Graduated property tax concept grilled at public hearing; Finance Committee votes to retain flat rateMore Info
Great Barrington — After the Finance Committee’s public hearing at the fire station Thursday (August 20), in which one speaker after another stood before an overflowing meeting room to decry and, at times, ridicule the idea of a residential property tax exemption and split tax rate, the committee voted 3-2 to keep a single rate for the fiscal year following this one.
The hearing was intended, in part, to receive public comment on Finance Committee Chairman Michael Wise’s concept of a way to make property taxes more equitable by instituting a graduated rate, similar to the income tax, whereby more valuable real estate would be taxed at a higher rate. Wise has estimated that under this system 80 percent of taxpayers might possibly experience a decrease in annual property taxes.
It was a New England-style display of oratorical flair among a mostly older, polo shirt-clad, humorous, and articulate bunch. That they were preaching their objections — and often repeating them — to what was mostly the familiar choir, did not stop anyone from busting out their best moves to flatten the prospect of a “progressive” or graduated tax on homes –– up or down — depending on their value.
“It’s like using a machete to perform brain surgery,” declared Alford Road resident Chip Elitzer, to raucous laughter and applause. “There’s no chance of meeting your objective, and it’s likely you’ll kill the patient.”
One reason for this, he said, is partly that renters, those who, in his opinion, most need financial help, could be victimized, as landlords — ineligible for the exemption unless they live in the building — pass tax hikes onto their tenants. Wise has always acknowledged this possibility. Housatonic, which he says would get the highest and most widespread savings with the exemption, has a good number of renters.
Elitzer got hold of this figure from the town’s Master Plan data: 43 percent of homes in Housatonic are “non-owner occupied.”
“Yes, we will pass along any real estate tax increase,” said rental unit developer and landlord Ron Blumenthal. “It’s a formula. It has to flow.”
Vivian Orlowski said that 61 percent of renters in Great Barrington are already paying more than 30 percent of their income for total housing costs. It’s not so easy for homeowners, either, she said. Between 2003 and 2013 the town’s home assessments have risen almost 50 percent.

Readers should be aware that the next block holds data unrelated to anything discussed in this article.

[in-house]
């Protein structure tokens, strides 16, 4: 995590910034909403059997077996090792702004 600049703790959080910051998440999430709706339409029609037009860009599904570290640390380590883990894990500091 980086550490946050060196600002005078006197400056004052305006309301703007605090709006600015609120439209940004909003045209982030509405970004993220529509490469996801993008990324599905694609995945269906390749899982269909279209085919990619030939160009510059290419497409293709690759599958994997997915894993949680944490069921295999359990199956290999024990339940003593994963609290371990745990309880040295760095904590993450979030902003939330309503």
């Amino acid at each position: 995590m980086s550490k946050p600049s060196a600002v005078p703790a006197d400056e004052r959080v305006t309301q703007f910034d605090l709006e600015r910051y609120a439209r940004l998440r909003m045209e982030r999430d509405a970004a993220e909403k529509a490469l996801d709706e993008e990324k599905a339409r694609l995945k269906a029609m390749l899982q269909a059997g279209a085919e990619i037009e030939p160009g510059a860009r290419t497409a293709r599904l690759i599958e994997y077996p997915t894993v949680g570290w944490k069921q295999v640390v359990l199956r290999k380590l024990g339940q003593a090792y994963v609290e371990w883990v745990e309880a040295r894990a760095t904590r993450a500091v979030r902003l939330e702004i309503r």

George Klemp is selling his Hurlburt Road home so he can build a new one, he said. But he has lowered the sale price three times. “The realtor said, ‘it’s the taxes’. ”
If you don’t own your house and live in it year-round, you are not eligible for the exemption. Klemp said that raising property taxes on second homeowners, which he once was here, may drive that group to buy in outlying towns with lower taxes.
“There’s an even greater attraction to being near Great Barrington,” he said, adding that his own analysis of the exemption shows that while most homeowners in town will benefit, as Wise suggests, their savings would amount to somewhere between $150 and $475.
During a brief presentation by Wise at the start of the hearing, he said his updated analysis shows 83 percent of homeowners in town would be unaffected or see an 11 to 20 percent cut on their tax bill. The intent behind Wise’s proposal, which Elitzer said had “a good objective,” is that town has low median incomes compared to home values, making taxes “feel” high. Wise has searched for a way to manage this disparity, but last night’s hearing showed that the idea didn’t go over so well, at least with those who are informed and would see an increase in their taxes. They agree that taxes are a problem here, but want to use other approaches.
Blumenthal said he was willing to pay more taxes “for a good reason, not just to keep the thing going the way it’s been going.”
That “thing” is what some speakers hinted at was a bloated town budget due to inefficiencies, and more importantly, said other speakers, the fact that Great Barrington pays disproportionately more for its school system, as one of three towns in the Berkshire Hills Regional School District.
“Your job is to work with the school board,” Blumenthal added, speaking directly to Wise and the committee.